Published on: Friday, April 3, 2020

A growing number of courts have granted motions for compassionate release based on finding that "extraordinary and compelling circumstances" exists where defendant's show a particularly vulnerability to COVID-19 while incarderated.  In addition, some courts have waived the administrative exhaustion requirement in light of the urgency of the COVID-19 pandemic and the serious potential for serious health consequences in requiring exhaustion.  Below is the relevant statutory basis for compassionate release, followed by a sample of recent Court orders and opinions granting compassionate release based, in part, on COVID-19.

A defendant may file a motion for compassionate release under 18 U.S.C. . SS 3582(c)(1)(A)(i), as amended by the First Step Act, which provides:

the court, upon motion of the . . . defendant after the defendant has fully exhausted all administrative rights to appeal a failure of the Bureau of Prisons to bring a motion on the defendant's behalf or the lapse of 30 days from the receipt of such a request by the warden of the defendant's facility, whichever is earlier, may reduce the term of imprisonment (and may impose a term of probation or supervised release with or without conditions that does not exceed the unserved portion of the original term of imprisonment), after considering the factors set forth in section 3553(a) to the extent that they are applicable, if it finds that--

(i) extraordinary and compelling reasons warrant such a reduction; or

(ii) the defendant is at least 70 years of age, has served at least 30 years in prison, pursuant to a sentence imposed under section 3559(c), for the offense or offenses for which the defendant is currently imprisoned, and a determination has been made by the Director of the Bureau of Prisons that the defendant is not a danger to the safety of any other person or the community, as provided under section 3142(g);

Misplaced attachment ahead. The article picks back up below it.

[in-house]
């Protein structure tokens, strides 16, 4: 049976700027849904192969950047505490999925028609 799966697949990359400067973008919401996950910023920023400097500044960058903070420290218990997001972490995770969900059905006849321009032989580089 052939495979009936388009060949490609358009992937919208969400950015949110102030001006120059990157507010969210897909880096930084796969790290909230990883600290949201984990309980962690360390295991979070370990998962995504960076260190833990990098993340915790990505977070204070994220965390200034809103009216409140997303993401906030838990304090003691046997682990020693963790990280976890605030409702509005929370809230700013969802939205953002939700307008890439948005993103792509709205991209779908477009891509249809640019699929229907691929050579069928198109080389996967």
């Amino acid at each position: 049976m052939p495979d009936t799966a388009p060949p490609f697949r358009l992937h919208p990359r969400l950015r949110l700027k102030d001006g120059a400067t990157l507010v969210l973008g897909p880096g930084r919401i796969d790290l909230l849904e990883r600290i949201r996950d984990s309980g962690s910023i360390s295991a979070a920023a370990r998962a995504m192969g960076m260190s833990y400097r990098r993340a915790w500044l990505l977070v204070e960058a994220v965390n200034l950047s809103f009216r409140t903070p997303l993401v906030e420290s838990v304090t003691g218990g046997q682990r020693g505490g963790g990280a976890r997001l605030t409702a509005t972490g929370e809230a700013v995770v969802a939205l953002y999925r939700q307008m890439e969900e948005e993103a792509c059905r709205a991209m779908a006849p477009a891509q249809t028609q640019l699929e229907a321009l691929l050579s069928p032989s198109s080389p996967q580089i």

and that such a reduction is consistent with applicable policy statements issued by the Sentencig Commission.

  • US v. Jepsen, No. 3:19-cr-00073(VLB), 2020 WL 1640232 (D. Conn. Apr. 1, 2020) ("Mr. Jepsen is in the unique position of having less than eight weeks left to serve on his sentence, he is immunocompromised and suffers from multiple chronic conditions that are in flux and predispose him to potentially lethal complications if he contracts COVID-19, and the Government consents to his release.  The Court finds that the totality of the circumstances specific to Mr. Jepsen constitute 'extraordinary and compelling'reasons to grant compassionate release.")\

  • US v. Williams, No. 3:04-cr-95-MCR (N.D. Fla. Apr. 1, 2020) ("Williams' cardiovascular and renal conditions compromise his immune system, which, taken with his advanced age, put him at significant risk for even more severe and life threatening illness should he be exposed to COVID-19 while incarcerated.... Based on these facts, the Court finds that Williams' deterioration in physical health is sufficiently serious to satisfy the medical criteria for a reduction in sentence.")

  • US v. Resknik, No. 1:12-cr-00152-CM (S.D.N.Y. Apr. 2, 2020) ("Releasing a prisoner who is for all practical purposes deserving of compassionate release during normal times is all but mandated in the age of COVID-19")

  • US v. Foster, No. 1:14-cr-324-02 (M.D. Pa. Apr. 3, 2020) ("The circumstances faced by our prison system during this highly contagious, potentially fatal global pandemic are unprecedented. It is no stretch to call this environment 'extraordinary and compelling,' and we well believe that, should we not reduce Defendant's sentence, Defendant has a high likelihood of contracting COVID-19 from which he would "not expected to recover." USSG SS 1B1.13. No rationale is more compelling or extraordinary."). No rationale is more compelling or extraordinary.")